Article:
4: Which actors would you choose to play your characters in a movie rendition?

Hmmmm.  If this was made, like, next year, I think Spencer Walsh from Good Luck Charlie would be great for the role of Danny, my protaganist, Elle Fanning for love interest Portia, Dayo Okeniyi from Hunger Games for best friend Reggie, and David Henrie and Lucy Hale for Danny’s semi-siblings, Vince and Julia Vigliotti. I think Gabriel Macht from Suits for Danny’s mobster godfather, Gino Vigliotti, and Alex O’Loughlin from Hawaii Five-O for everyone’s favorite FBI agent (see pics below).

5: What is the one-sentence synopsis of your book?

When teenager Danny Higgins goes to live with a mob family, he finds that keeping secrets and using his “street smarts” is the only way to survive.

6: Is your book self-published, published by an independent publisher, or represented by an agency?

Published by the most awesomest independent publisher, Bluewood Publishing Ltd.

7: How long did it take you to write the first draft of your manuscript?

Six months. I wrote both books in the early morning hours and during my daughter’s naptimes in 2011.

8: What other books would you compare this story to within your genre?

For the series: think Mario Puzo’s Godfather got cleaned up and went to high school.

9: Who or what inspired you to write this book?

My respect for law enforcement and my value of family greatly influenced this series.

10: What else about your book might pique the reader’s interest?

It’s not like most of the young adult novels out there. These books are not ooey-gooey romance or paranormal craziness. If you like shows like Castle, Criminal Minds, or the Sopranos, you’re probably going to enjoy this series. And even though the series is appropriate for readers as young as 12, I have had many adults email me to say how much they enjoyed Accidental Mobster and look forward to the next two books.

Now, if you are looking for some more great fiction, you should definitely check out these other authors.

Paulette Rae – This sizzling romance author has an exciting new project with, gasp!, a hitchhiker. Check out the details here.

K.D. Berry – This fantasy author team is responsible for the award-winning Dragon’s Away.

L.M. Fry – For a fun read with a sassy thirteen-year-old protagonist, check out L.M. Fry’s Soul Seer. Major plus is the hilarity that follows with having a large family.

My dream cast for the Teen Mobsters Series:

harper

Shane Harper as Danny

 

Fanning

Elle Fanning as Portia

 

Okeniyi

Dayo Okeniyi as Reggie

 

Henrie

David Henrie as Vince

 

Hale

Lucy Hale as Julia

 

Macht

Gabriel Macht as Gino

 

OLoughlin

Alex O’Loughlin as Special Agent —- (don’t want to spoil the first book for you!)

 

 

Punching through writer’s block

I’m working on a sequel. It’s going to be great, better than the first, I tell myself with all the enthusiasm I can muster. The problem is, when I sit down to write it, fingers poised at the ready above the keyboard, I freeze.

I’m not the only victim of second-bookitis. I recently read Prodigy, the spellbinding, completely irresistible sequel to the talented Marie Lu’s Legend. I love reading Lu, because I feel there needs to be more strong male voices in YA, and her Day character is definitely a strong voice. Anyway, in her acknowledgements, she admitted to sobbing at her computer in the process of writing the second book. I have to say, I can relate.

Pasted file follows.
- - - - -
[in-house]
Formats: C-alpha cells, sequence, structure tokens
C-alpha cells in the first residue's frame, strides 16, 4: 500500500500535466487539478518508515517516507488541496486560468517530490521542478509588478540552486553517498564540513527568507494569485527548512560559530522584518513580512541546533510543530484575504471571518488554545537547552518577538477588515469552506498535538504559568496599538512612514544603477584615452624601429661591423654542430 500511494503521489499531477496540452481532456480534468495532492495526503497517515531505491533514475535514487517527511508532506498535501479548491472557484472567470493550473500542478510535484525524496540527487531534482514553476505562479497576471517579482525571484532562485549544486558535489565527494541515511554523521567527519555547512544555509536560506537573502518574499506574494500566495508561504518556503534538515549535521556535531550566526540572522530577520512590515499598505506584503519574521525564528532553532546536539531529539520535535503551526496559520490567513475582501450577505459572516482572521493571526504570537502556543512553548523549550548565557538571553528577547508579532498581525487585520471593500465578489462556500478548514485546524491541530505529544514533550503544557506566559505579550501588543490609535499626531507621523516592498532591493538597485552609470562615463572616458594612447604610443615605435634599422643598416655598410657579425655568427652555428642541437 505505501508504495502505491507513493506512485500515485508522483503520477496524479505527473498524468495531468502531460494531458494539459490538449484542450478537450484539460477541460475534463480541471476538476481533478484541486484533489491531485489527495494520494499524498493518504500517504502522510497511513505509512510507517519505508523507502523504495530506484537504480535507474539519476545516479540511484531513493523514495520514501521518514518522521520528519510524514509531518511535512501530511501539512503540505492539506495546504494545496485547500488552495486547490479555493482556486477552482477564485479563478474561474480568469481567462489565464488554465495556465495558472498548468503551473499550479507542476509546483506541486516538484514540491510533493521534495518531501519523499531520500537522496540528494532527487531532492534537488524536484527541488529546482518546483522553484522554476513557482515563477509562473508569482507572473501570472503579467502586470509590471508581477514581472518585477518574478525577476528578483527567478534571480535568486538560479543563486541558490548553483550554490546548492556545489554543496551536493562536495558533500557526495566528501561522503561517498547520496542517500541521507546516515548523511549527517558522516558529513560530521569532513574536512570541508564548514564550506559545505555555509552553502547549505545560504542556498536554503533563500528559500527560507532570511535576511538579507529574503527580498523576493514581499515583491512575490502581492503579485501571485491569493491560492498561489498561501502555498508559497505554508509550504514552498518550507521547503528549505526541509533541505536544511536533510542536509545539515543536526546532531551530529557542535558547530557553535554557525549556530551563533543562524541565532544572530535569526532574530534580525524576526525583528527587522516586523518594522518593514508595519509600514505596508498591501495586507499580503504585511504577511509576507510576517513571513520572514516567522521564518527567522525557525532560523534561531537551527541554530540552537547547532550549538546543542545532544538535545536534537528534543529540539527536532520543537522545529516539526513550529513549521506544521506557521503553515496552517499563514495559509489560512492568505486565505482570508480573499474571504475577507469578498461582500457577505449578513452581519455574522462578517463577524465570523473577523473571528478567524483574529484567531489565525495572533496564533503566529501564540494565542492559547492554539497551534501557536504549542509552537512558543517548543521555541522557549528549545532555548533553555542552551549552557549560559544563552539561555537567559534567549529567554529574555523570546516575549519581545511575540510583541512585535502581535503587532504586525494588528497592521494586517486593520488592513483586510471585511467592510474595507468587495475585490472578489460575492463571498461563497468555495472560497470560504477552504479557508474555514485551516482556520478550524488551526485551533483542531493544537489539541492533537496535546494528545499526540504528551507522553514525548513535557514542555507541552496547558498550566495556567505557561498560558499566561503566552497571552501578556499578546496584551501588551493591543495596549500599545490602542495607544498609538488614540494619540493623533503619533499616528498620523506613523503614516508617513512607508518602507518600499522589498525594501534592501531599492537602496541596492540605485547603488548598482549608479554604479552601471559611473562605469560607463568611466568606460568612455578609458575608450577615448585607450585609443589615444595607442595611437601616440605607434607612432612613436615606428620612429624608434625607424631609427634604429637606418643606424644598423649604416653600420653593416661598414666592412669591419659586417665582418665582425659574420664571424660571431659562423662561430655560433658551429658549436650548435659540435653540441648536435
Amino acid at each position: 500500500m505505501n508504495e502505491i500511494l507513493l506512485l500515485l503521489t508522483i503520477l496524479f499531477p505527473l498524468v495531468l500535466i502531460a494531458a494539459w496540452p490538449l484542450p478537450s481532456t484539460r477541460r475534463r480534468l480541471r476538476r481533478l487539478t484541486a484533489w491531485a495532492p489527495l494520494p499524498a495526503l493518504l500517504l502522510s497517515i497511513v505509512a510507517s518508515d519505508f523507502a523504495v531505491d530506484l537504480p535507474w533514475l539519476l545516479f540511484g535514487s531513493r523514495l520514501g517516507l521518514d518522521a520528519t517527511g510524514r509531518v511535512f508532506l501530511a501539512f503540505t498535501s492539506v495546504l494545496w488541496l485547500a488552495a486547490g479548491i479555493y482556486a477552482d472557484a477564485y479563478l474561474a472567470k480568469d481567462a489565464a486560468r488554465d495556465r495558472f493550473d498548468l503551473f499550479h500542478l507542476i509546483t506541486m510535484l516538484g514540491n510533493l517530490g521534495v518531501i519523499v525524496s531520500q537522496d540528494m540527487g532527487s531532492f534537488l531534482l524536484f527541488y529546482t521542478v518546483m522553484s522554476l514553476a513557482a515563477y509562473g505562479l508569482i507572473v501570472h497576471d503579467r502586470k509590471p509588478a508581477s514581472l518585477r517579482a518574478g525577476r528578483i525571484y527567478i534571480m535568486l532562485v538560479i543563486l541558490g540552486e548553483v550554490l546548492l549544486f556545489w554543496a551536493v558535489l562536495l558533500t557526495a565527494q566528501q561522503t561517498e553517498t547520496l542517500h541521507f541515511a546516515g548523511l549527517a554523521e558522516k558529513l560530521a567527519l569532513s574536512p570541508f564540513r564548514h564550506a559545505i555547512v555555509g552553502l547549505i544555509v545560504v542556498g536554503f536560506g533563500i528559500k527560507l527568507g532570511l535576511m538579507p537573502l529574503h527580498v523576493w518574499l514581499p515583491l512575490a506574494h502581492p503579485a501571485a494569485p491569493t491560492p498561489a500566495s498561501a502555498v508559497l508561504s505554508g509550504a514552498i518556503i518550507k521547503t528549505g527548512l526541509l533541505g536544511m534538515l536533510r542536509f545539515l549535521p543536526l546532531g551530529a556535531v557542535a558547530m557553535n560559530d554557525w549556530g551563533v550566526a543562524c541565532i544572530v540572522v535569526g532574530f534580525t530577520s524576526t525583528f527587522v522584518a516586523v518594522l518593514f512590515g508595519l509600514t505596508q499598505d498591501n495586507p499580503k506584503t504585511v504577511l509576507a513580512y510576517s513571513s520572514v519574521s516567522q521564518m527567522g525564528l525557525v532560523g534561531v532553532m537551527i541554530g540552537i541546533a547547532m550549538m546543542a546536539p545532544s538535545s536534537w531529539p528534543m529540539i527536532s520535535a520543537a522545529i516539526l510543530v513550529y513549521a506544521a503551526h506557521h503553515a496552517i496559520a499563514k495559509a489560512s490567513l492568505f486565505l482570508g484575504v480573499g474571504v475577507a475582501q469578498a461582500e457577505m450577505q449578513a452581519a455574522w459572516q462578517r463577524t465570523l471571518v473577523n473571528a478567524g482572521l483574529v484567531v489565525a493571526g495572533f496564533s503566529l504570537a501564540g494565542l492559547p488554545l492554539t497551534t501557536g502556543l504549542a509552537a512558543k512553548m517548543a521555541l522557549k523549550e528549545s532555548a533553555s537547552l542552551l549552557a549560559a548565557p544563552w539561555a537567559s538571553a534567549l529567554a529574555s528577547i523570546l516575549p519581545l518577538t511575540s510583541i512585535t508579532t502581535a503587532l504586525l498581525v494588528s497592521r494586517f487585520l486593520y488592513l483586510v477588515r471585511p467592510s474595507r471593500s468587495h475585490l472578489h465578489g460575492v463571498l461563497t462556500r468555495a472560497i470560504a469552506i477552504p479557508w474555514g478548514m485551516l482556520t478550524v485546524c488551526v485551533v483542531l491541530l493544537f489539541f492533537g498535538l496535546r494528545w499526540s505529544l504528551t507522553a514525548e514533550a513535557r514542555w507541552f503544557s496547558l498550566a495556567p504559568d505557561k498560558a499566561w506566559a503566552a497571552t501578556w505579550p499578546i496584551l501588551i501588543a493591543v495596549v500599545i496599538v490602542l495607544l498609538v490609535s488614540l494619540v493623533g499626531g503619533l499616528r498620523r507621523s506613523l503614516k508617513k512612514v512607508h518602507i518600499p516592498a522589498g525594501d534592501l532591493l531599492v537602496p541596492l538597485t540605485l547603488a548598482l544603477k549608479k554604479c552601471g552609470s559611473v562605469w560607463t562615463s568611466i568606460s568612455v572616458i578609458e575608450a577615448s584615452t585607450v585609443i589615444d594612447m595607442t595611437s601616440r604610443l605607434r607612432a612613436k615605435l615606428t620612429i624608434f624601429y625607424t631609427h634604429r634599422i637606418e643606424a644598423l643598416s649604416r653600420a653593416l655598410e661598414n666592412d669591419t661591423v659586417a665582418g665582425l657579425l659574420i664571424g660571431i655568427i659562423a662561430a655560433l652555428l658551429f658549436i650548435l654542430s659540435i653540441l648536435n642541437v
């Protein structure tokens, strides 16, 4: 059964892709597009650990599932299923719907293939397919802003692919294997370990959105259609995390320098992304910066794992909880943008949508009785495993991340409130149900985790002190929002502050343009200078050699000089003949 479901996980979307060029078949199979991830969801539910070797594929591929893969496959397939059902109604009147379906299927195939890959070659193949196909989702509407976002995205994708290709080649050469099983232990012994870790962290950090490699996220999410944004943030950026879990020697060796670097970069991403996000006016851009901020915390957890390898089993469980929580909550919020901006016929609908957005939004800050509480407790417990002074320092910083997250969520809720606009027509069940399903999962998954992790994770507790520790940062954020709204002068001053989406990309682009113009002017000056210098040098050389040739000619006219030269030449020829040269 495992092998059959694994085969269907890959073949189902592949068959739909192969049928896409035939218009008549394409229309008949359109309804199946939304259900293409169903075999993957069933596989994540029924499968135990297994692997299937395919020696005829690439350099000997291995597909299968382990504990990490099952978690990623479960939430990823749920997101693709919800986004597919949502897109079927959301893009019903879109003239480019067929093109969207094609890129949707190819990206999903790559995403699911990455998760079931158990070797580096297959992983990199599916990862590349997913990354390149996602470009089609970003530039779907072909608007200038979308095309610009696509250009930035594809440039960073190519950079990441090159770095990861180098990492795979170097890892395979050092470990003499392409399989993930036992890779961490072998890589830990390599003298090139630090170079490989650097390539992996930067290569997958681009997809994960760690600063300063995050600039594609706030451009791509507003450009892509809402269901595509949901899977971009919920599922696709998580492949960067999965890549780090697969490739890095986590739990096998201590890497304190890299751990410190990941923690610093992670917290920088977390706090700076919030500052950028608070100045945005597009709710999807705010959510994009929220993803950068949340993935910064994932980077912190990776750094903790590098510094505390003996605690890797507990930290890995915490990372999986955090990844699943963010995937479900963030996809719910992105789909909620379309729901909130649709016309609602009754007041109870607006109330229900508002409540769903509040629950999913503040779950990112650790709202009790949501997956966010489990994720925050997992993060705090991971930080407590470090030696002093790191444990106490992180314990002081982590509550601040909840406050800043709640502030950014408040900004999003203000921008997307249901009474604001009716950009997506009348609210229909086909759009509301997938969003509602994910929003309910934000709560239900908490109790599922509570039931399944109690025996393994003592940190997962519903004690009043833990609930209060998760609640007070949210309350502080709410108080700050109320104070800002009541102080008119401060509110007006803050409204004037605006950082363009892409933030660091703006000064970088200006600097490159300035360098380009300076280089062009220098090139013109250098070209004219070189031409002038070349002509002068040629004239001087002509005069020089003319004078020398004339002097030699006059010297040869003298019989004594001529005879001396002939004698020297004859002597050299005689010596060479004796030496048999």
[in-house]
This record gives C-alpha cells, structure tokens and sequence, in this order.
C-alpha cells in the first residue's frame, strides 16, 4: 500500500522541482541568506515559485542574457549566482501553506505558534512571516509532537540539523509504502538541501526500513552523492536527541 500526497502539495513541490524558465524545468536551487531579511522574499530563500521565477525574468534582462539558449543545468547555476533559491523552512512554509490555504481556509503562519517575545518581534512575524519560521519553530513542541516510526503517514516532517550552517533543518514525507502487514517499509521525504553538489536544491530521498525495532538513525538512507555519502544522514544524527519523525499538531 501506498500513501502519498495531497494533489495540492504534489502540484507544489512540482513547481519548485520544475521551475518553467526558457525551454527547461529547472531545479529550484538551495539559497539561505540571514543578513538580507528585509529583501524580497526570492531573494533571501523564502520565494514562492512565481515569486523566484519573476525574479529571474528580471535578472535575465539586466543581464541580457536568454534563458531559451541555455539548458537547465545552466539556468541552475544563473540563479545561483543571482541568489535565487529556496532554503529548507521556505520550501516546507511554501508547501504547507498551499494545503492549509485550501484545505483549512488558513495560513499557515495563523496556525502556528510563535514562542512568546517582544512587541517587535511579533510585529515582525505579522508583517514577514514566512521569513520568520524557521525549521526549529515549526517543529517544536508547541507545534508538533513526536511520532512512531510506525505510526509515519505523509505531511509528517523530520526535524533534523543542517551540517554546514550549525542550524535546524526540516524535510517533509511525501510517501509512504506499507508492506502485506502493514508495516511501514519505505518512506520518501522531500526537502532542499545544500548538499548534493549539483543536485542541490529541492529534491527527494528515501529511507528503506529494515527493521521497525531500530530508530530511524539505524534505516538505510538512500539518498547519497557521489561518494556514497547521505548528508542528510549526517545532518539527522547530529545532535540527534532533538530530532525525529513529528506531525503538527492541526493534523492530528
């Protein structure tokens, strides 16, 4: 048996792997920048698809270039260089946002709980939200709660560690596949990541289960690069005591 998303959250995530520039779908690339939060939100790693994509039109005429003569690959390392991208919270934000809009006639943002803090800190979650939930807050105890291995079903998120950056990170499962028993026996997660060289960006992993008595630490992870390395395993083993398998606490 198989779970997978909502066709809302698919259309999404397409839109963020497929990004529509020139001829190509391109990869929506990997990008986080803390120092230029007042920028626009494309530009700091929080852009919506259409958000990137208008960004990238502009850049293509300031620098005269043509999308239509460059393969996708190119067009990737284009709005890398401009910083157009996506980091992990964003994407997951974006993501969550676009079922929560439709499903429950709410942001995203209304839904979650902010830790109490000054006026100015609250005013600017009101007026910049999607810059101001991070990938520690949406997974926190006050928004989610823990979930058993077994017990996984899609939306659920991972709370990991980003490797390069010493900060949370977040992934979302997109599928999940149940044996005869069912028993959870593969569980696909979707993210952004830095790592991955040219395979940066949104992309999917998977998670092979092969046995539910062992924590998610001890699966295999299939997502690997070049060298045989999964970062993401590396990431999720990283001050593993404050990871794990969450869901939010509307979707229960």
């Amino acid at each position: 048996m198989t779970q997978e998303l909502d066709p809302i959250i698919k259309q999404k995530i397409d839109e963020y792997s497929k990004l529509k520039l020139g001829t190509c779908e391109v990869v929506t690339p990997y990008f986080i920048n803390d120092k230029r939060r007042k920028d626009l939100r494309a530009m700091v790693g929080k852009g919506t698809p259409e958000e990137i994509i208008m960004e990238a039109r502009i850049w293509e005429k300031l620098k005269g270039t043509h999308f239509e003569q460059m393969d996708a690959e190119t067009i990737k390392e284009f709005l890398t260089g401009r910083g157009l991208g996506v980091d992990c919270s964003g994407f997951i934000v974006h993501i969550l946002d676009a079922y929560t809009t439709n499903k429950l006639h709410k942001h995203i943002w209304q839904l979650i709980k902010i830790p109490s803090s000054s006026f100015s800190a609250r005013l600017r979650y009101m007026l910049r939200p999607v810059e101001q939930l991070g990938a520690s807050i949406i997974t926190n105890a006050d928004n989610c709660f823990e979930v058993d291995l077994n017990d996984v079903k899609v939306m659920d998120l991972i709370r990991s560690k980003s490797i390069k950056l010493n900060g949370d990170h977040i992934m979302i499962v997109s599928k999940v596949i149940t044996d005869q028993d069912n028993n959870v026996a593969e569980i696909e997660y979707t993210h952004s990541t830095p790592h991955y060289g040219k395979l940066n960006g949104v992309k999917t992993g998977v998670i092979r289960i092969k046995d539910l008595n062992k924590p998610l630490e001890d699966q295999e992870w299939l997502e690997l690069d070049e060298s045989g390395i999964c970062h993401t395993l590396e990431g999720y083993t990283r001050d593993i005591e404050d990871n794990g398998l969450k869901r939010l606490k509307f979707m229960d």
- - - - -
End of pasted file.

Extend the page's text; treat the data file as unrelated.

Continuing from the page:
I’ve never had writer’s block before. The Teen Mobster Series just flowed from one book to the next, each segment of the story taking the main character, Danny, to a whole new level of fighting crime and making tough choices. By the time I wrapped up the third novel, I was arrogant enough to think that writer’s block was for pansies.

Enter my next series (TBA later). The first book also flowed. The theme is paranormal, and the practical side of me worries that my friends will finally get a good look at just how crazy I am. But then, the first book doesn’t dig me into too deep of a hole.

The second one? Well that’s a different story. As I write it, I’ve been staring at my computer, thinking to myself, “This is insane. My husband will finally realize I’m insane. My children will read this one day and discover I’m insane. My friends? They’ll smile and nod at me, all the while thinking, ‘She’s insane.'”

Needless  to say, with all that lovely positive thinking, the story isn’t quite flowing. It’s more of a dentist-pulling-teeth sensation. As writers, we lay our hearts and minds out for everyone to judge, and it is torture. The best part is that people fall in love with your story and characters right alongside of you. The worst part? Your crazy is let out of the bag.

But I’m no quitter. And as I’ve heard from dozens of writers on dozens of occasions, sometimes you just have to sit your butt in the chair and make the words happen. That doesn’t mean you’ll keep everything that comes through your fingertips, but it’s better than conscientiously avoiding the computer, telling yourself you’ll work on it “another day.”

And so, long story short (no groaning! I like puns!), writer’s block only has one remedy. Writing.